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Snowstorm grounds thousands of flights across Europe

Key Points
  • British Airways cancels more flights on Monday.
  • Brussels, Amsterdam, London's Heathrow among airports affected.
  • Some flights were diverted to other airports.
Passengers wait for their delayed and cancelled flights at Heathrow Airport Terminal 5 as the flights to and from Heathrow Airport have been affected by snow in London Seasonal weather, London
Rex Features | AP Images

A snowstorm grounded thousands of flights in some of Europe's busiest airports on Monday, stranding thousands of passengers.

Schiphol Amsterdam Airport said a third of flights have been canceled on Monday while Brussels Airport warned of numerous cancellations. 

On Sunday, a total of 2,542 flights were canceled to and from France, the U.K., Germany, Belgium and the Netherlands and an additional 1,034 flights to and from airports in those countries were canceled on Monday, according to FlightAware, a flight-tracking platform.

The cancellations began after a snowstorm hit London. Delays and cancellations spilled into Monday. British Airways said it had reduced its Monday schedule. The airline's hub is London's Heathrow Airport, Europe's busiest. The carrier blamed the backup on low temperatures, requiring it to de-ice "every individual aircraft before it departs."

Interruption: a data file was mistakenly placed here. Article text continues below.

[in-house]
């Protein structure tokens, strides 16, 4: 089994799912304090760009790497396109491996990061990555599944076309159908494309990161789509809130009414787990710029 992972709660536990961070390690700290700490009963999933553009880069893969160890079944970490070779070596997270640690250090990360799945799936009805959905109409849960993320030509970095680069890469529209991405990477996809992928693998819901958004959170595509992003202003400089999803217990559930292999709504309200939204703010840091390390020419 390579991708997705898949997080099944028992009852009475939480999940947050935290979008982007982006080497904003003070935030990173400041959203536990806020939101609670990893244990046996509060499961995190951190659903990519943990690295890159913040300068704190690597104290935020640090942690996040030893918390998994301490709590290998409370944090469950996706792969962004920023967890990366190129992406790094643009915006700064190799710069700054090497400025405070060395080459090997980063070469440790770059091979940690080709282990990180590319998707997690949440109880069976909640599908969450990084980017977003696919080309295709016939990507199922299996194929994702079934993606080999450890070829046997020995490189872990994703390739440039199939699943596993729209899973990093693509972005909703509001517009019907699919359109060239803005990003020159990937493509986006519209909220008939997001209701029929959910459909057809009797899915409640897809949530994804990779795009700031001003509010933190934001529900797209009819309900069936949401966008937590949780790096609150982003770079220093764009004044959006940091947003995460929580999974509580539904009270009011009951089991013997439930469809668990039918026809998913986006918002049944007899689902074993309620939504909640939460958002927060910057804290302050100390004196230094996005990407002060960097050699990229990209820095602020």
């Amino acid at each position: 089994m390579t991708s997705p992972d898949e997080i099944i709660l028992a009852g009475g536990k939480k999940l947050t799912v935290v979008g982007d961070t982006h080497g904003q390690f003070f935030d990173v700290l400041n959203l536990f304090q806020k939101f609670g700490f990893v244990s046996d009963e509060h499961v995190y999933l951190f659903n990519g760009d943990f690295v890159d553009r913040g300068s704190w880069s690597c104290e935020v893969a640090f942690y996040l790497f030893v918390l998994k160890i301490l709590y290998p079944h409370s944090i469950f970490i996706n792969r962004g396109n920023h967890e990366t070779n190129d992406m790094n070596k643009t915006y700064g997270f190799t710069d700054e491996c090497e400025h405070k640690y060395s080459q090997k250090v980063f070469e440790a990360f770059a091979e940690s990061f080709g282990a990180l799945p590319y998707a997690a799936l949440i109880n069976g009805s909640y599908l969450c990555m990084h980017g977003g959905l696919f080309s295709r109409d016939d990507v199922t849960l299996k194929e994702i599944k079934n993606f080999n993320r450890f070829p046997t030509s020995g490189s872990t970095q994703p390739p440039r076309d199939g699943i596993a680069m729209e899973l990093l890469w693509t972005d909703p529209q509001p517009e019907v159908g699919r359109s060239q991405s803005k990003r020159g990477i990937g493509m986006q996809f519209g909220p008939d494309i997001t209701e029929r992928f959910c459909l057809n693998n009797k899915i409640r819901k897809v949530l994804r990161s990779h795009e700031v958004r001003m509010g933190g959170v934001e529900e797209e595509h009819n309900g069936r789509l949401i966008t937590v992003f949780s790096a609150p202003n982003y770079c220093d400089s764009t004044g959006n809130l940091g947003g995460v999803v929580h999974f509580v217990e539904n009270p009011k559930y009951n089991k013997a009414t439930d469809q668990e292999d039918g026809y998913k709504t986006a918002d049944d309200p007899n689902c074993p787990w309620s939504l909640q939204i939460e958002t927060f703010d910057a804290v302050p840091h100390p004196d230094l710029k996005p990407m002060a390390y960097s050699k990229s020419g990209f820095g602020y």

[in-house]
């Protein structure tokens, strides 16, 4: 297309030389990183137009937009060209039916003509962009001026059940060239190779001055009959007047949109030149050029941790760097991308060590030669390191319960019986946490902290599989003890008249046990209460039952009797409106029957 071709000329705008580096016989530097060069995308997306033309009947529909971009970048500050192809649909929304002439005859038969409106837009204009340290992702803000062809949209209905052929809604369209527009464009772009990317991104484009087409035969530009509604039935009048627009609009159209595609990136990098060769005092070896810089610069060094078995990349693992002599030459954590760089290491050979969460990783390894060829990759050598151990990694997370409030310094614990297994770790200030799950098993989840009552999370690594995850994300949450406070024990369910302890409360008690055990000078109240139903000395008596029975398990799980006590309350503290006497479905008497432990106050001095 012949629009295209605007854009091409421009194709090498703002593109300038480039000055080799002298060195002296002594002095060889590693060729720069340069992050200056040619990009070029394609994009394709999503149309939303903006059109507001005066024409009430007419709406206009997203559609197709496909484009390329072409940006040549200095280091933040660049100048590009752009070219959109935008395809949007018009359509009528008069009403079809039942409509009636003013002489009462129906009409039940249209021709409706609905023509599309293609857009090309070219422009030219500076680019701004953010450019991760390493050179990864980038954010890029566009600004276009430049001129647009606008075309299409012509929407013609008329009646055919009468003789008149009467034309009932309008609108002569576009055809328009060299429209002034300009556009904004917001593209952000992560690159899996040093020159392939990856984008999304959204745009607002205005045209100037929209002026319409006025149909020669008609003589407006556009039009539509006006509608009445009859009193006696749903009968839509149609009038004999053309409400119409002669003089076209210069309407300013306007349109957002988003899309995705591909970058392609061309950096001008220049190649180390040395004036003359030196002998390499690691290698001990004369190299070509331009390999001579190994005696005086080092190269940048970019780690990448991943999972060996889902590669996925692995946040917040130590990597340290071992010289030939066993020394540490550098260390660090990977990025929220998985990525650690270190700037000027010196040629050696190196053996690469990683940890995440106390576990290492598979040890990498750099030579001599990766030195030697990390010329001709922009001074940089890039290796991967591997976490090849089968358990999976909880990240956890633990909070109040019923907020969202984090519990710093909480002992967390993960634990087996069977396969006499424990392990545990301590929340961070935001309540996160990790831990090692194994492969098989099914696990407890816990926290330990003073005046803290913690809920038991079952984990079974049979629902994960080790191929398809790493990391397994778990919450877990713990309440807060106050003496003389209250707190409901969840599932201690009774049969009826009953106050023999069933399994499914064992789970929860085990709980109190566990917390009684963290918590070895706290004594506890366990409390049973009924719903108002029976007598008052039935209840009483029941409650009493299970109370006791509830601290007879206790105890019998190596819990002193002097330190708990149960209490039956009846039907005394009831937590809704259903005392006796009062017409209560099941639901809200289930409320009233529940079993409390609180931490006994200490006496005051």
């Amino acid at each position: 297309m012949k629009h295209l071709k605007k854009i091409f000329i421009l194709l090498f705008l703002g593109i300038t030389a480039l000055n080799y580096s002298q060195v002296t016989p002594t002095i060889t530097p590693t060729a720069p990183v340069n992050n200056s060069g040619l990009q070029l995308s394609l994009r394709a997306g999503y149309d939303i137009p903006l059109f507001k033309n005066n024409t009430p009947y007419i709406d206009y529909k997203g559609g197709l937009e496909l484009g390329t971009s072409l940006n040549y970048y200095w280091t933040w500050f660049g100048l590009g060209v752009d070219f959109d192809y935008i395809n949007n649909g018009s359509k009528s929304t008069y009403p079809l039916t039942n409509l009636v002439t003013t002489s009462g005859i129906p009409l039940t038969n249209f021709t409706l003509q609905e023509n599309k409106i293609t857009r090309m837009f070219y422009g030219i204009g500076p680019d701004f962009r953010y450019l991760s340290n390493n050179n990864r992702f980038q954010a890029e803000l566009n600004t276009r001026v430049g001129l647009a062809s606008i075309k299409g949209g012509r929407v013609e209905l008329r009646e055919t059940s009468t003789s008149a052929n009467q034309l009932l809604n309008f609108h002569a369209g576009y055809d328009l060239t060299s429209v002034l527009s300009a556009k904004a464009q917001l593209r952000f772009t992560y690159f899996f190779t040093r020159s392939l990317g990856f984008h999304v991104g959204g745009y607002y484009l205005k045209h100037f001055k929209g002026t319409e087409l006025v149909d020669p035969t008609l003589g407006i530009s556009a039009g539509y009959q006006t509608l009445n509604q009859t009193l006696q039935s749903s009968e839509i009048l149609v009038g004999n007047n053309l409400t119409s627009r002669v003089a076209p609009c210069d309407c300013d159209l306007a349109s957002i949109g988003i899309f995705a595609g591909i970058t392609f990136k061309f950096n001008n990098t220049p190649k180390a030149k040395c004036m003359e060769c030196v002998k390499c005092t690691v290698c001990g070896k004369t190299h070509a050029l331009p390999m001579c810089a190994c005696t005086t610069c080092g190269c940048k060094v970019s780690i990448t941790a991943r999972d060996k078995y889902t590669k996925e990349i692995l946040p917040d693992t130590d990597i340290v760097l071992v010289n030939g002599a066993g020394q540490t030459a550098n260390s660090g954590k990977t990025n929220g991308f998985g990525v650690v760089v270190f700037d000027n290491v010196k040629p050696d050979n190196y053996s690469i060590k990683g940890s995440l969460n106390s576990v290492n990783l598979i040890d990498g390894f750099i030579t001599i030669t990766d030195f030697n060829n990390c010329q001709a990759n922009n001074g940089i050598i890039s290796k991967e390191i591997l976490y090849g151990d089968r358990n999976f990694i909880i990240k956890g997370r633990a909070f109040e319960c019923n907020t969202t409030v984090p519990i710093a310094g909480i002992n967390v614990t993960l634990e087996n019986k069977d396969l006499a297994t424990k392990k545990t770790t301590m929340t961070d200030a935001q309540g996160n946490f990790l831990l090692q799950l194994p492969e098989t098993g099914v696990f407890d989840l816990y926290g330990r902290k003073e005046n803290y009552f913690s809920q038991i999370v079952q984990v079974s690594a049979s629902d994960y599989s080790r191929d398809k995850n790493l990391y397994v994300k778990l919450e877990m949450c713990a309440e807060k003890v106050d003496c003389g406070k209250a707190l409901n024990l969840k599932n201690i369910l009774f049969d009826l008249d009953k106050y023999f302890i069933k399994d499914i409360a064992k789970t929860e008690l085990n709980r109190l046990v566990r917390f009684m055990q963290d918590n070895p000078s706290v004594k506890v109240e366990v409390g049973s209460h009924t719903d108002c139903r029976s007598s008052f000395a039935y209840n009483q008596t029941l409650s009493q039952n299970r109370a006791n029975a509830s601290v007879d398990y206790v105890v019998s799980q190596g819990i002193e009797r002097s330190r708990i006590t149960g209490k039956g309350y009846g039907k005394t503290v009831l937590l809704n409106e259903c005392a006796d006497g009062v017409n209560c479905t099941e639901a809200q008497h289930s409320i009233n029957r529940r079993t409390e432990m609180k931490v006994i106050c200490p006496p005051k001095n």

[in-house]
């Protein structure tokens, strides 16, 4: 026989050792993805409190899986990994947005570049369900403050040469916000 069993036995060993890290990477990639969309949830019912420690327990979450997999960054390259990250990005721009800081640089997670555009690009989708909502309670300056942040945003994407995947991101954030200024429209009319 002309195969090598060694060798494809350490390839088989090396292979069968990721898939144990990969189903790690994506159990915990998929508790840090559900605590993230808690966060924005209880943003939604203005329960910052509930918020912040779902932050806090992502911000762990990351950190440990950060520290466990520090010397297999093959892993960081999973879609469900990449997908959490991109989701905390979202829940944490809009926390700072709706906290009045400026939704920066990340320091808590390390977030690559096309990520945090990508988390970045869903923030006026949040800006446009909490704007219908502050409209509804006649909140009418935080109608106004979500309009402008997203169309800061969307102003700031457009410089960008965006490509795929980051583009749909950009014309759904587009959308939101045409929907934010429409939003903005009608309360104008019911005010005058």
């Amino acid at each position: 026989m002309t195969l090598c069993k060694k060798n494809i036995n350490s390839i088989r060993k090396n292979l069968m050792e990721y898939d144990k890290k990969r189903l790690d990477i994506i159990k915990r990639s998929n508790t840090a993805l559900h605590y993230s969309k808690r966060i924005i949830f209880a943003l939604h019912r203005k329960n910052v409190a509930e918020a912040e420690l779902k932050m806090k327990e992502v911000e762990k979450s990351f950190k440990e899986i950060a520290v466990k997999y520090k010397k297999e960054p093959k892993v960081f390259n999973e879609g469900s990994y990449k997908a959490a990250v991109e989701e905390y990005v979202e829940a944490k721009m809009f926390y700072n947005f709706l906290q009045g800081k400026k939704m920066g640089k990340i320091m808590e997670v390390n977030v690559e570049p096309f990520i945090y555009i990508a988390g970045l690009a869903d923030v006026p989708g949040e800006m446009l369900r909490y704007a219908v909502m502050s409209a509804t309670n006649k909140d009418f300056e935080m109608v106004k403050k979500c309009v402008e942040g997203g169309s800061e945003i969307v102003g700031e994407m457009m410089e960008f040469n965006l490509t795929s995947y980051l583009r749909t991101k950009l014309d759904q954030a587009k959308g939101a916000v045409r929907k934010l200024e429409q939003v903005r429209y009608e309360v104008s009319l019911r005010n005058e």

The delays continued because airline crews were not in place in the wake of the delays, according to a travel notice on Heathrow's website.

British Airways and Heathrow asked passengers to check the status of their flights and not to come to the airport if their flights are canceled, in an effort to avoid overcrowding.

The airline did not immediately return a request for comment on how many flights were canceled or diverted to other airports.

It was unclear how much the fallout of the storm will cost British Airways and other airlines. On Twitter, BA told some passengers it would provide hotel vouchers worth 200 pounds ($270). 

Passengers took to Twitter to complain  about a lack of communication, and even food, from the airline as well as difficulties retrieving luggage

Extensive flights delays or cancellations tend to snowball because cabin crew and aircraft are not in place for the following scheduled flights. Airlines sometimes cancel flights ahead of time when bad weather is in the forecast so they are not forced to deal with swarms of stranded travelers. Grounded planes also mean there is a lack of space at gates for inbound flights.

The airline is waiving ticket-change fees for travelers booked through Monday if they can travel no later than Dec. 18. American Airlines, a partner of British Airways, is also offering fee waivers for travelers booked to and from London.

Wintry weather over the weekend prompted cancellations on the other side of Atlantic as well. Delta Air Lines said it canceled 375 flights after a winter storm hit Atlanta, the airline's hub and the busiest airport in the world. By Sunday, the airline's operations were running normally, it said.